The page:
News

DNA Tests Prove Worms in Sardine Cans are Kosher

A catch of sardines at the Hout Bay Harbour near Cape Town, South Africa (file photo).
A catch of sardines at the Hout Bay Harbour near Cape Town, South Africa (file photo).

Multimedia

Audio

Some 21st century technology has come to the aid of 2000-year-old religious dietary laws.

Orthodox Jewish rabbis in New York recently called in DNA experts to help them answer an unusual question: are worms found in a sardine can kosher?

Let's say one day you're opening up a can of sardines and you come across a worm.  It is not as unusual as you might think.

"Unfortunately, recently, it hasn't been unusual at all," noted Rabbi Chaim Loike with the Orthodox Union, an organization that certifies whether products conform to Jewish dietary law.

Loikea says these worms were showing up in about one out of every six cans. He does not know why they have become so common, but he says it is not necessarily a new phenomenon.

"The Talmud, which was written 2,000 years ago, described a number of worms, which, even though they're not something you would want to eat, if they were accidentally consumed, would be kosher," Loike explained.

The Talmud, a compilation of rabbinic opinions, debates and analyses, lays out the framework for Jewish law. It says if the worm comes from the intestines, it is generally not kosher.

"However, if a worm is found to have grown its entire life in the flesh of the fish, it is considered to be the same as the fish," said Loike.  "And therefore, it's kosher." Intestinal worms might show up if the sardines are not handled properly.

But why would it matter if the worm is kosher? Most people would still find it disgusting.

Well, if the rabbis decide that these worms, which have become so common in sardines, are not kosher, the Orthodox Union would no longer give the fish its seal of approval. That's a big deal, because even many non-Jews look for that certification as a sign of quality. Kosher foods are a $12.5 billion market.

"We're not advocating that people should eat worms. We're just researching whether or not we would have to de-certify all these things," Loike added.

But Loike is a rabbi, not a parasitologist. He can't tell a gut worm from a flesh worm. So he went where anyone would go to find an expert: the Internet search engine, Google.

"And we saw all the names of people who published papers on them and we started cold-calling them," said Loike.

Mark Siddall at the American Museum of Natural History in New York is one of the world's top experts on parasites. Siddall invited Loike to his office. The rabbi came with some cans of sardines, some tubs of fish eggs.

"[He also brought] a bag of previously frozen whole sardines, as well, that were dripping on the floor as we were walking to the elevators," recalled Siddall.

Dripping bags of fish aside, parasites do not disgust Siddall. He says they are all around us.

"We say, 'yuck' because we in Western society are kind-of like, 'Oh, parasites, that's horrible, right?' But it's actually quite normal for things to be parasitized," Siddall noted.

To figure out what kind of parasites Loike's fish had, Siddall used a technique called DNA barcoding. The genetic code of certain genes varies enough between species that researchers can use them to tell one from another.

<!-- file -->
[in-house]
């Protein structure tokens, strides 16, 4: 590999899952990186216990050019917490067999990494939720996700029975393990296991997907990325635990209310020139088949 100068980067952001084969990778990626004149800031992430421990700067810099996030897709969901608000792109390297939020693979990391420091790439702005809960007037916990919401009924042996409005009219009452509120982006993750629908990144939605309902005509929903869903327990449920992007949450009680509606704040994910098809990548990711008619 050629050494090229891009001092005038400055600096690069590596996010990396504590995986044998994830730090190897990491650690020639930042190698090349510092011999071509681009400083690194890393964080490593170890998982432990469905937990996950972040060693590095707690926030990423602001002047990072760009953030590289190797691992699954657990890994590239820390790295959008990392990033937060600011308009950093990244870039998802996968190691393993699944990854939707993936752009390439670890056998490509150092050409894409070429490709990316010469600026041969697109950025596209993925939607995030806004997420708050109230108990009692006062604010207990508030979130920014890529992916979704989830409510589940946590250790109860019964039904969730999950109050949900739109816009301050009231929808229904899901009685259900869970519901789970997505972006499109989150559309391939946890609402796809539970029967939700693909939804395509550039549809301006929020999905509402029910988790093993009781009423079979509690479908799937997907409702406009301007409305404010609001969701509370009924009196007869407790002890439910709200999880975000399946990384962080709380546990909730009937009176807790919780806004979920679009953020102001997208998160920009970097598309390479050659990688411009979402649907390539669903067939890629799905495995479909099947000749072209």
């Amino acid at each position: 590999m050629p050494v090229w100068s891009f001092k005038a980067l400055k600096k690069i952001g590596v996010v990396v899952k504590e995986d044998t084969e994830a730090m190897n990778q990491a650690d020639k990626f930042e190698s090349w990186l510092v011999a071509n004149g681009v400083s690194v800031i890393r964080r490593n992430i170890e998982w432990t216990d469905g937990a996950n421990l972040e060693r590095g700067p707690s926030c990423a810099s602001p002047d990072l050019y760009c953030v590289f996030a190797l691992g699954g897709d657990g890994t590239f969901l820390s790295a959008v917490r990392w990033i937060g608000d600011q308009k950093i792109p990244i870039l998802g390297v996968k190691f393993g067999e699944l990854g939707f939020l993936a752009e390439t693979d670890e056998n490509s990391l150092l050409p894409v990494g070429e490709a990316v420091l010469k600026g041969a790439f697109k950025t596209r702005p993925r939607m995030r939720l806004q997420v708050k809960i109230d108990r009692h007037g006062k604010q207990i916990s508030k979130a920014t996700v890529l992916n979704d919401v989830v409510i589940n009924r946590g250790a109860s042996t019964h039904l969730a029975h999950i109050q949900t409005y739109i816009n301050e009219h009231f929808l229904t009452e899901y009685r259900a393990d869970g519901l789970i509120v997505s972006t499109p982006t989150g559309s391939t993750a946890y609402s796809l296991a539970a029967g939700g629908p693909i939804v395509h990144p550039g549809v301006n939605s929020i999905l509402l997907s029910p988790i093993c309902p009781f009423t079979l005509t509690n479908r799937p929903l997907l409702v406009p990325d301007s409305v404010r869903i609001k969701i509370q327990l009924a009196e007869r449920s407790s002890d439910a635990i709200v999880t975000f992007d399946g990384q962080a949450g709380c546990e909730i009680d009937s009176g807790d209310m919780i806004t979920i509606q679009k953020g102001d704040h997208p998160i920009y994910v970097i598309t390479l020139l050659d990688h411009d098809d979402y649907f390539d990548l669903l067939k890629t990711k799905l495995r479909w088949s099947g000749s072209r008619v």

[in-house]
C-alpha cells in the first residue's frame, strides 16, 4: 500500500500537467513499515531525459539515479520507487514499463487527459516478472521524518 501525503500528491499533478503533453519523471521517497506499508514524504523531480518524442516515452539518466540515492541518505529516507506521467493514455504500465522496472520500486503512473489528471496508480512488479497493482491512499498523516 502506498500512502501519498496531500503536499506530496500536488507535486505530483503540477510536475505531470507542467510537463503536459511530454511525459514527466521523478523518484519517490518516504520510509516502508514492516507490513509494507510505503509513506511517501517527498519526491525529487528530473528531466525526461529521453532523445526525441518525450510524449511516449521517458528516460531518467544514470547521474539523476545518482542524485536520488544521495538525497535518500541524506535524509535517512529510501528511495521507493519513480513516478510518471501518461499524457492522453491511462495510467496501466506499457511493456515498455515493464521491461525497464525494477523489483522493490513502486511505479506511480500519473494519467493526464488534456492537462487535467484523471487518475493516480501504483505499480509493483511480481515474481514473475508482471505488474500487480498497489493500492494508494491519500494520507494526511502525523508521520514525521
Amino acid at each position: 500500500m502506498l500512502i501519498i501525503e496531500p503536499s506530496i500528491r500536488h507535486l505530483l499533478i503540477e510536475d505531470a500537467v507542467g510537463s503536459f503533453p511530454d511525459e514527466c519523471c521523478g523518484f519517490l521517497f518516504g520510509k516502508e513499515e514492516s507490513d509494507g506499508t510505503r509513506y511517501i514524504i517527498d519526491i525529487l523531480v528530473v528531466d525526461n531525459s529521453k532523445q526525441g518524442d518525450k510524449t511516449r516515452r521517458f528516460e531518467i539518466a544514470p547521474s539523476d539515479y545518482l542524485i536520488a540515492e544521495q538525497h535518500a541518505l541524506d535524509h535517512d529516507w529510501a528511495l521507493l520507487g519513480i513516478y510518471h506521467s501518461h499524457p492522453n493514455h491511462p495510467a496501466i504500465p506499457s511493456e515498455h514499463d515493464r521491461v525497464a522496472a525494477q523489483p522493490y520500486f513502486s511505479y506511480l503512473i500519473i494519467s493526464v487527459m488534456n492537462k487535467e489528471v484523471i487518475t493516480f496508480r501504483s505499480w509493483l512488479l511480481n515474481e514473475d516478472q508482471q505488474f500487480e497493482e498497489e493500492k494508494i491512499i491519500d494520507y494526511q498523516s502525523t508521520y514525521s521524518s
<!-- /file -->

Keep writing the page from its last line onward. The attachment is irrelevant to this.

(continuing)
Siddall and his colleagues have used it to help the U.S. Fish and Wildlife service check for endangered species in smuggled goods.

"There was a shipment of leeches that came in that were labeled as advertising material. And they were confiscated," Siddall said.

DNA barcoding identified them as endangered European medicinal leeches. Siddall had busted a leech-smuggling ring.

When he DNA-barcoded Loike's sardine worms, he found five species.

"And in all cases they were species we would normally expect [to find] in the muscle tissue or the ovarian tissue of the fish, and thus there was no indication whatsoever that there was improper handling," Siddall explained.

So the Orthodox Union issued a decision: the sardines remain kosher.

Siddall says it's the first time DNA barcoding has been used for a strictly cultural issue.

"And that's kind of cool, where you get cross-talk between science and culture," Siddall added.

As for Rabbi Loike, it strikes him that the parasites found in the fish are the same ones described in the Talmud.

"The fish haven't really changed much in 2,000 years. They have the same parasites, the same everything. The world just keeps going and nothing's really changed," Loike noted.

We just use different tools to describe it.

This forum has been closed.
Comment Sorting
Comments
     
by: lena
March 11, 2012 11:40 PM
I'm reading about the Orthodox religion they don't eat shellfish from the beginning and this is in the Talmud rules that called Kosher in israel and in Union where they are. And if you sure about the worm in the fish and can dead I will always eat the sardine Fish and i don't think this.but can be the worm and the knowledge is much ahead of time.

by: jack
March 11, 2012 3:04 AM
if the worm is dead who cares if its kosher or not

Featured Videos

Your JavaScript is turned off or you have an old version of Adobe's Flash Player. Get the latest Flash player.
Booming London Property a ‘Haven for Dirty Money’i
X
July 29, 2015 9:34 PM
Billions of dollars of so-called ‘dirty money’ from the proceeds of crime - especially from Russia - are being laundered through the London property market, according to anti-corruption activists. As Henry Ridgwell reports from the British capital, the government has pledged to crack down on the practice.
Video

Video Booming London Property a ‘Haven for Dirty Money’

Billions of dollars of so-called ‘dirty money’ from the proceeds of crime - especially from Russia - are being laundered through the London property market, according to anti-corruption activists. As Henry Ridgwell reports from the British capital, the government has pledged to crack down on the practice.